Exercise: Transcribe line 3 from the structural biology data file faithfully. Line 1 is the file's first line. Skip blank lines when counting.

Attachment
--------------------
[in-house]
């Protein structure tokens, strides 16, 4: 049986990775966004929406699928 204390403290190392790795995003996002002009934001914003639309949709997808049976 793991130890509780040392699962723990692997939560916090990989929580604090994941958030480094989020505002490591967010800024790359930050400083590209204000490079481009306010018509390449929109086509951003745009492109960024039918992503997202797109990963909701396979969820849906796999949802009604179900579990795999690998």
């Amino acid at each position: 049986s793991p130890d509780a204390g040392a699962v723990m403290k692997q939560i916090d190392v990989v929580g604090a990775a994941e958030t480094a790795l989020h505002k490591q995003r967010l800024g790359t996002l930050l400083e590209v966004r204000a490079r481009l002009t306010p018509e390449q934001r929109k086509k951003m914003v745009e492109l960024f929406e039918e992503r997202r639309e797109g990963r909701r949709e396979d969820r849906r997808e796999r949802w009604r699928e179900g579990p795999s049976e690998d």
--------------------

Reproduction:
């Amino acid at each position: 049986s793991p130890d509780a204390g040392a699962v723990m403290k692997q939560i916090d190392v990989v929580g604090a990775a994941e958030t480094a790795l989020h505002k490591q995003r967010l800024g790359t996002l930050l400083e590209v966004r204000a490079r481009l002009t306010p018509e390449q934001r929109k086509k951003m914003v745009e492109l960024f929406e039918e992503r997202r639309e797109g990963r909701r949709e396979d969820r849906r997808e796999r949802w009604r699928e179900g579990p795999s049976e690998d």